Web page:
Consider the following nonrigorous argument that $P \neq NP$ implies $avgP \neq distNP$. (For those unfamiliar with the latter complexity classes, they deal with average case hardness.)

Suppose A is the algorithm that solves some NP complete problem (say 3-SAT) with the fastest average case complexity possible and suppose that this complexity is polynomial. Then given that $P \neq NP$, this algorithm must run in super-polynomial time on some subset of all inputs to 3-SAT.

Now let us define a new NP-complete problem (call it 3-SAT’) where its instances are all instances of 3-SAT in which algorithm A takes super-polynomial time to run.

Then no algorithm A’ that solves 3-SAT’ can run in polynomial time on average - if it could, then it would be possible to create a new algorithm that solves 3-SAT faster on average than algorithm A by applying algorithm A to all non instances of 3-SAT’ and applying algorithm A’ to all instances of 3-SAT’.

Therefore, $P \neq NP$ implies $avgP \neq distNP$.

One problem with this argument is that it assumes that it is possible to tell the difference in polynomial time between instances of 3-SAT’ and non instances of 3-SAT’; in other words the argument assumes it is possible to efficiently determine which instances of 3-SAT are hard, which I am not sure is true.

Has my observation been made in the literature and how has it been dealt with? Are there any other problems with my argument?


1 Answer 1


Let $X$ be the chosen subset of inputs to which we can restrict 3-SAT such that algorithm A remains superpolynomial.

Then no algorithm A’ that solves 3-SAT’ can run in polynomial time on average

This does not follow from your argument. At best, assuming you can determine whether input lies in $X$ in polynomial time, this argument shows any algorithm that solves 3-SAT' in polynomial time has the same running time as A on $X$. For example, if we choose $X$ to be equal to all inputs of 3-SAT, the algorithm A is a valid choice for A'.

In general, you would need to prove there is an algorithm that is strictly faster on average than algorithm A on $X$. While it would seem easier to construct an efficient algorithm for only $X$ and not the rest of the input, there is no guarantee that the restricted input gives a more efficient algorithm.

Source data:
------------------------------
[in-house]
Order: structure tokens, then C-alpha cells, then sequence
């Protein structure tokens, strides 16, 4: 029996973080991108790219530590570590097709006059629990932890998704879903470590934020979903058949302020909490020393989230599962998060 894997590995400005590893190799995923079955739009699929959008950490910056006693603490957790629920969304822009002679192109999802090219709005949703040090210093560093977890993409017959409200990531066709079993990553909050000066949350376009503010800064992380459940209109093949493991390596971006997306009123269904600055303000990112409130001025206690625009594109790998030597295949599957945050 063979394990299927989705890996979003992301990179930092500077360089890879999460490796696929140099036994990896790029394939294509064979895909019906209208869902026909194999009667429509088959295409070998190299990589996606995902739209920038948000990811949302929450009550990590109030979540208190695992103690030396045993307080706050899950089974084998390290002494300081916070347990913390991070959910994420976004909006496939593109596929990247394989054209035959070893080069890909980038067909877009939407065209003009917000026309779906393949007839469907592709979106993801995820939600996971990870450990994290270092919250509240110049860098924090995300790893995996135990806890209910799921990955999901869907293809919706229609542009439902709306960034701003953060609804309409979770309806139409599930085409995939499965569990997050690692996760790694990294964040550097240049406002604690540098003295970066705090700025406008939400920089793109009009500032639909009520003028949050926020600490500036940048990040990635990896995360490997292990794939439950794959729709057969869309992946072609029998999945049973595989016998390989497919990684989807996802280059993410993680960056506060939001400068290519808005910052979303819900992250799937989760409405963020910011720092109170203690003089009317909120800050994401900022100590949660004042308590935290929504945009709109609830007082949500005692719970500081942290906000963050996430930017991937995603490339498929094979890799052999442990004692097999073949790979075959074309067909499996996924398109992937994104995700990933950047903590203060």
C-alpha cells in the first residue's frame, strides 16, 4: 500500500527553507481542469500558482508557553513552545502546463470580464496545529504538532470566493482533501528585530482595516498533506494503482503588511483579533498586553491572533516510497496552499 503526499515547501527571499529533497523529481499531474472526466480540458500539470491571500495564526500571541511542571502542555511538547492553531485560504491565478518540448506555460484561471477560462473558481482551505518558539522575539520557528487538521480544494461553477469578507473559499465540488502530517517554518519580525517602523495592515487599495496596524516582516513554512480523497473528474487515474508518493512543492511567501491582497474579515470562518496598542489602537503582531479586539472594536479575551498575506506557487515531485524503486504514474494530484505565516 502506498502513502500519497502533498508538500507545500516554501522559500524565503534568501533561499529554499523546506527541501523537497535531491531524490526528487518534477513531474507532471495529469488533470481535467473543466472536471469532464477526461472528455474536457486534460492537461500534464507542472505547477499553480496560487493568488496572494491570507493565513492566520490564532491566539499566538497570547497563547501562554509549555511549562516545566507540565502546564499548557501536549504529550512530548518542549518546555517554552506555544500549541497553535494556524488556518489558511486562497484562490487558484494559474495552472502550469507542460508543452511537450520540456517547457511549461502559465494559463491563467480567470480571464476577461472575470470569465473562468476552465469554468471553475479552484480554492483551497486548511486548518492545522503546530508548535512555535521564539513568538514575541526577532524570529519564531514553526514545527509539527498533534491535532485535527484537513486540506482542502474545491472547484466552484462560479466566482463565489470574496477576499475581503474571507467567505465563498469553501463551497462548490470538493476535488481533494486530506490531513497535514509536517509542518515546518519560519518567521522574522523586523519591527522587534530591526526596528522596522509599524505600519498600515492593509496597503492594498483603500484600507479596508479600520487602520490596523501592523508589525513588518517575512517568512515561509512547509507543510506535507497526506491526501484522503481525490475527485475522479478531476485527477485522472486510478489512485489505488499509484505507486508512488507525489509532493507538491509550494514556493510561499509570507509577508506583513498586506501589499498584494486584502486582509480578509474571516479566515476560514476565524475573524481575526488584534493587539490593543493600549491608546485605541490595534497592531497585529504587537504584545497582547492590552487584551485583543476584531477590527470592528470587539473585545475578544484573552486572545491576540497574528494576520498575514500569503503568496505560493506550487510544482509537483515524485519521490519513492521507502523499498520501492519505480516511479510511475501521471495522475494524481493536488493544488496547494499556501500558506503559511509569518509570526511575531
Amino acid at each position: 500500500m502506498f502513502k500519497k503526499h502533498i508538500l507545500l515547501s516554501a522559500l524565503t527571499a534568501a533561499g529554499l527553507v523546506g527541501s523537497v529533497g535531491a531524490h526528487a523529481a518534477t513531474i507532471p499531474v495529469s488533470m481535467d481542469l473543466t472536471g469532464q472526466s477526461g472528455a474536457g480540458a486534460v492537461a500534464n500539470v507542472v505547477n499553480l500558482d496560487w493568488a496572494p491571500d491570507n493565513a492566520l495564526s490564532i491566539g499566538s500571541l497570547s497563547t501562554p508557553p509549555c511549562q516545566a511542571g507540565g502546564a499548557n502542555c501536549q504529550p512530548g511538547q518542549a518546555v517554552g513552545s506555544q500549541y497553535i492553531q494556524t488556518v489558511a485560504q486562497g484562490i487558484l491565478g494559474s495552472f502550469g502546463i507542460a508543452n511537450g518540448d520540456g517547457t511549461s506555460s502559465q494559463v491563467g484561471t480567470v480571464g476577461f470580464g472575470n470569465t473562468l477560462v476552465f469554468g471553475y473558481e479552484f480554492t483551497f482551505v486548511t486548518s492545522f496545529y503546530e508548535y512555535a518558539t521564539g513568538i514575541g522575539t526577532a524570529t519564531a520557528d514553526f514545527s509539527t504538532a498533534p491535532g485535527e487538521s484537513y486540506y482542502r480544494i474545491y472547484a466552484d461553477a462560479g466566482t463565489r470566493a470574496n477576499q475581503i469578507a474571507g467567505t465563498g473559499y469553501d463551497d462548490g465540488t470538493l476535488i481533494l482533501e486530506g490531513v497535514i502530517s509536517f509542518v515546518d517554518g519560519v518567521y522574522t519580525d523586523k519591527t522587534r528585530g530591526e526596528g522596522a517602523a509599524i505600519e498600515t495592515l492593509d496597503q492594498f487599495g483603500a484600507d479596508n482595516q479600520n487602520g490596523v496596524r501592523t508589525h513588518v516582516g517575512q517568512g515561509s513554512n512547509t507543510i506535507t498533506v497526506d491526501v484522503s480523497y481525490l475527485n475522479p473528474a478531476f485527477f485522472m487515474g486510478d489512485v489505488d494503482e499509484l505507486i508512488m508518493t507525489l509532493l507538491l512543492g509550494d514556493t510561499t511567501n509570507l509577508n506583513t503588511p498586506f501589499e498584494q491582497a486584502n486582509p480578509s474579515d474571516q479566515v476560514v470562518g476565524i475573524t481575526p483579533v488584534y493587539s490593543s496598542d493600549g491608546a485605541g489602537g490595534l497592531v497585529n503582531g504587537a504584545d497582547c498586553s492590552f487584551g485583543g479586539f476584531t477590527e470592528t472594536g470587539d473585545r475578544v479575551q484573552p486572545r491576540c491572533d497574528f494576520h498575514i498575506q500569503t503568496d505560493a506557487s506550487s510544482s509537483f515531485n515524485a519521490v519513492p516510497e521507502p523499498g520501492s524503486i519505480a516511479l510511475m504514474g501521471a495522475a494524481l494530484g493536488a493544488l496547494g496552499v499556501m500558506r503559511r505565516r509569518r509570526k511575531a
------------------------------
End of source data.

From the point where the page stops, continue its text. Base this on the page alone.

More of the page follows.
As for the literature, I believe it is unknown whether $\mathsf{P}\neq \mathsf{NP}$ implies $\mathsf{avgP}\neq \mathsf{distNP}$. What is known is that $\mathsf{E}\neq \mathsf{NE}$ implies $\mathsf{avgP}\neq \mathsf{distNP}$ (S. Ben-David, B. Chor, O. Goldreich, and M. Luby. On the theory of average case complexity, Journal of Computer and System Sciences 44(2):193-219, 1992.)

  • $\begingroup$ But in my argument, A’ is assumed to be strictly faster on average on input X than algorithm A is on input X, since it is polynomial time on average on X, while A is super polynomial for all inputs in X. So I don’t understand your objection. $\endgroup$ Mar 16, 2023 at 16:04
  • $\begingroup$ It may be possible for an algorithm to both be super-polynomial on X in the worst case and polynomial on average for X. For instance, under your assumptions, algorithm A has this when X is the entire input space. Maybe I do not understand what you mean by a super-polynomial subset, can you clarify? $\endgroup$
    – Discrete lizard
    Mar 16, 2023 at 16:18
  • $\begingroup$ I don’t think I said “super polynomial subset”. Super polynomial means something like exponential. It seems like you are misunderstanding my question. $\endgroup$ Mar 16, 2023 at 16:30
  • $\begingroup$ @CraigFeinstein By "super polynomial subset", I meant to refer to "all instances of 3-SAT in which algorithm A takes super-polynomial time to run" Note that formally, a single instance is always solved in constant time if it is solved at all, so strictly speaking, such a set is always empty. But I assume you meant something different and it seems like my first interpretation was not correct, so I'm asking for a clarification. $\endgroup$
    – Discrete lizard
    Mar 16, 2023 at 18:02
  • 1
    $\begingroup$ @CraigFeinstein Indeed, thanks for the correction. $\endgroup$
    – Discrete lizard
    Mar 19, 2023 at 10:56

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